Louisiana Unemployment Benefits
Louisianans who lost their job through no fault of their own can receive temporary financial assistance under the Unemployment Insurance (UI) program. The UI program is administered by the Louisiana Workforce Commission (LWC) and is funded by a tax on the employers. Read through the page to know about eligibility requirements to qualify for Louisiana UI benefits and much more information.
Eligibility To Apply For UI Benefits In Louisiana
You must meet the monetary and job separation requirements to qualify for unemployment benefits in Louisiana.
To be monetarily eligible for UI benefits, you must have earned at least $1,200 in your base period, and your total earnings in your base period must be at least 1.5 times your wages in the highest quarter of the base period.
Note that if you don’t have sufficient earnings in your base period, the Workforce Commission will consider your wages in the alternate base period.
You will qualify for Louisiana unemployment benefits only if you lost your job through no fault of your own. You will not be eligible for benefits if you were fired or voluntarily quit your job unless the reason for quit is considered a good cause by the Commission. Some of the reasons considered as good-cause include:
- You are facing harassment at the workplace
- You are working in unsafe working conditions
- The employer made significant changes without your consent
- You had medical conditions and were unable to work
You must maintain your eligibility as long as you want to receive Louisiana unemployment benefits. You can maintain your eligibility in the following ways:
- Be able to and available for work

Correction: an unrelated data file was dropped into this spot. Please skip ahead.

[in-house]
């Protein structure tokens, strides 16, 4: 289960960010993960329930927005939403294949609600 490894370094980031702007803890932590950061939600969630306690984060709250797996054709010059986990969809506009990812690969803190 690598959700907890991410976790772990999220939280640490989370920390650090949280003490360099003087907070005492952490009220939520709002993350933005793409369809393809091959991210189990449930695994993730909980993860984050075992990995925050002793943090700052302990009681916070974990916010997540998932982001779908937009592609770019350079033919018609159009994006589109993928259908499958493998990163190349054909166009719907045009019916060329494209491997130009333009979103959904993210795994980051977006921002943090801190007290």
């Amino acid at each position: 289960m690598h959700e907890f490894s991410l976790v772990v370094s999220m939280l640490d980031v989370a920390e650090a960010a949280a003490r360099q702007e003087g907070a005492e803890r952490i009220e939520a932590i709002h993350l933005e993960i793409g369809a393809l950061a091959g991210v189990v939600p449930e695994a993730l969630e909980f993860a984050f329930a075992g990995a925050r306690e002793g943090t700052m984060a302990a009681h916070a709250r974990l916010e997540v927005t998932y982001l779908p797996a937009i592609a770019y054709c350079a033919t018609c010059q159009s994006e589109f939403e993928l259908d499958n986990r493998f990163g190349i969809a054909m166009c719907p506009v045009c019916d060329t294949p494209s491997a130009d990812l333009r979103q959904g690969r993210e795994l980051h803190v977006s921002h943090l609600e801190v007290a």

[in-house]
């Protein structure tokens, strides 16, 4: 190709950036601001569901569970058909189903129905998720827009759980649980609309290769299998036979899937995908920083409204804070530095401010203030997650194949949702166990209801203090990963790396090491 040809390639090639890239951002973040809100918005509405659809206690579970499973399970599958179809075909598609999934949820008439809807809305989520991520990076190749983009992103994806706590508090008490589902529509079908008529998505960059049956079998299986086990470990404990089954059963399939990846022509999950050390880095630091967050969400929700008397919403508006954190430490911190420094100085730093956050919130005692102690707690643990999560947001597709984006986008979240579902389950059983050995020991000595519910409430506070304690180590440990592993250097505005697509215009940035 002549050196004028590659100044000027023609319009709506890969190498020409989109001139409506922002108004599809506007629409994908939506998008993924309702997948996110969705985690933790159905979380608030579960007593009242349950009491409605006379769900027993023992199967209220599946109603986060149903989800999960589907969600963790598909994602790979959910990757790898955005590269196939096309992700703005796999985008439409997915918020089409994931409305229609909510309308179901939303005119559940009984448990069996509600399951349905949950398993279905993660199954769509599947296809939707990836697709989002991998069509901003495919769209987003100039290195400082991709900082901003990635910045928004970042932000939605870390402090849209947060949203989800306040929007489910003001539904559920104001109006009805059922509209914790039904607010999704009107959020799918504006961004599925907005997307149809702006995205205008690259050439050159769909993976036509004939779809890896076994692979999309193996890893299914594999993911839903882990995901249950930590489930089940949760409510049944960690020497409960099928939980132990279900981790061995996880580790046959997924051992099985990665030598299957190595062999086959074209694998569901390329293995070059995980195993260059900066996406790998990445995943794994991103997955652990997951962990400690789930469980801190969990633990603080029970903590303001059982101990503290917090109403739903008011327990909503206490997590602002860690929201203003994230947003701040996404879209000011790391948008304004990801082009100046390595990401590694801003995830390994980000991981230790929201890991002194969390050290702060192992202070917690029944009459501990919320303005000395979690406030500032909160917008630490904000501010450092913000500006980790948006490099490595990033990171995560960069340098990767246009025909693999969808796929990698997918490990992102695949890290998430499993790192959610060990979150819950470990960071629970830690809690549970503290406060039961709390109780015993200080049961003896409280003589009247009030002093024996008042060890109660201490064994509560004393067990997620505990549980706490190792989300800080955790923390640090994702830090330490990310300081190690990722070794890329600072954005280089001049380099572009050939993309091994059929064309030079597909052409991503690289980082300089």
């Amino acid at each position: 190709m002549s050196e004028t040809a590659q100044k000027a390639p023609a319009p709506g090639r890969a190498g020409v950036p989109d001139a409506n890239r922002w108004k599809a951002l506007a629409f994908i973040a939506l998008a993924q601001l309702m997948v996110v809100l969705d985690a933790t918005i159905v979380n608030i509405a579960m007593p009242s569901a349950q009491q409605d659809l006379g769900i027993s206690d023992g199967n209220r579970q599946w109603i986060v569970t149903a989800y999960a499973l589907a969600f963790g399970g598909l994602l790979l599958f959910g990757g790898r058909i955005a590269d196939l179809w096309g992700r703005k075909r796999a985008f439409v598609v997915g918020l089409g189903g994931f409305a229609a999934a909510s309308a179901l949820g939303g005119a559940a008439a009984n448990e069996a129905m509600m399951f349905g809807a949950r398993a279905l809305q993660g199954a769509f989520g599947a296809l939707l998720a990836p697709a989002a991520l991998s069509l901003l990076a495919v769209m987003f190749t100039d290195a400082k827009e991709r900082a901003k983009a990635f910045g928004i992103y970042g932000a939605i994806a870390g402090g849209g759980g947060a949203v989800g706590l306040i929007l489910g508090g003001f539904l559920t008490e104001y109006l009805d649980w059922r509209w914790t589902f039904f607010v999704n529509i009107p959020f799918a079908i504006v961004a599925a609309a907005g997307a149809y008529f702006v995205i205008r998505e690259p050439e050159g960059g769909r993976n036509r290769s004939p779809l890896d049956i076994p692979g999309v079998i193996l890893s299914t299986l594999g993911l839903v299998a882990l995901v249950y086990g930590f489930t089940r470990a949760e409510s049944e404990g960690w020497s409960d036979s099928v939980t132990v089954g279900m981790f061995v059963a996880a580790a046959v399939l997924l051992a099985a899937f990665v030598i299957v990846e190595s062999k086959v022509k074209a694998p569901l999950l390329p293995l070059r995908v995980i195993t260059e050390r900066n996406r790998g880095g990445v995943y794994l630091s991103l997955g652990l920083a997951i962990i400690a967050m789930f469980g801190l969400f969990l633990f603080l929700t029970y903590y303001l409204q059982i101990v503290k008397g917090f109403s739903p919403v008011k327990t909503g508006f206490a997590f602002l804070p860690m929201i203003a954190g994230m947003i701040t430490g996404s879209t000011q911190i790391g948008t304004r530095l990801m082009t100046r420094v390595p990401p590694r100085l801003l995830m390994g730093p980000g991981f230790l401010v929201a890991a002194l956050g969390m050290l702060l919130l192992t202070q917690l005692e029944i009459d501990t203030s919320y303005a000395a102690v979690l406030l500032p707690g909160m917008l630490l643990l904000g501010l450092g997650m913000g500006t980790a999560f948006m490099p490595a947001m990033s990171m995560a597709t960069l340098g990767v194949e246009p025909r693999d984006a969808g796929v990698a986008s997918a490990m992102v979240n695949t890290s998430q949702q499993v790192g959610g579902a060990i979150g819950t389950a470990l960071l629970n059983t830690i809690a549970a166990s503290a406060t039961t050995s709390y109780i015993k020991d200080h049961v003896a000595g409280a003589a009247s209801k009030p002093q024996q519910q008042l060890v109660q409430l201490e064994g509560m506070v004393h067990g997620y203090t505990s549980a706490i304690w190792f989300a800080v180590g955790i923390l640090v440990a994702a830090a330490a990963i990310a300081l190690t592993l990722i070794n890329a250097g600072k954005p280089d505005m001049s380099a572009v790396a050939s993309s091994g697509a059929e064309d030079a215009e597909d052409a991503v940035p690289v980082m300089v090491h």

- Actively look for work by contacting at least 3 different employer
- Accept a suitable job offer
- Document your work search activities
- Report to your nearest Business & Career Solutions Center and participate in reemployment assistance activities
How To Apply For UI Benefits In Louisiana?
You must submit the following documents to apply for UI benefits in Louisiana:
You can file for Louisiana unemployment benefits through any of the following methods:
It is one of the easiest and fastest ways to apply for benefits. You can file for unemployment benefits online at https://www.louisianaworks.net/hire/vosnet/registration/ind/uiclaim.aspx.
Visit Job Center
You can also file by visiting the Job Center near you. Representatives at the Job Center will assist you in filing for benefits and may also provide you more information about the program in your state.
How to File Weekly Claims
You must file weekly certifications for each week you wish to receive benefits. You can request payment online through Helping Individuals Reach Employment (HiRE) at www.louisianaworks.net/HIRE or by phone at 866-783-5567.
You must request your first payment the Sunday following the date you filed your initial unemployment claim. If you file your claim on a Friday or Saturday, you must request your first payment the following Tuesday through Friday, thereafter, on each Sunday or Monday. In case you forget to file a weekly certification on Sunday or Monday, you can file any other day of that week.
- The deadline to file weekly certifications is Fridays at 4:00 p.m.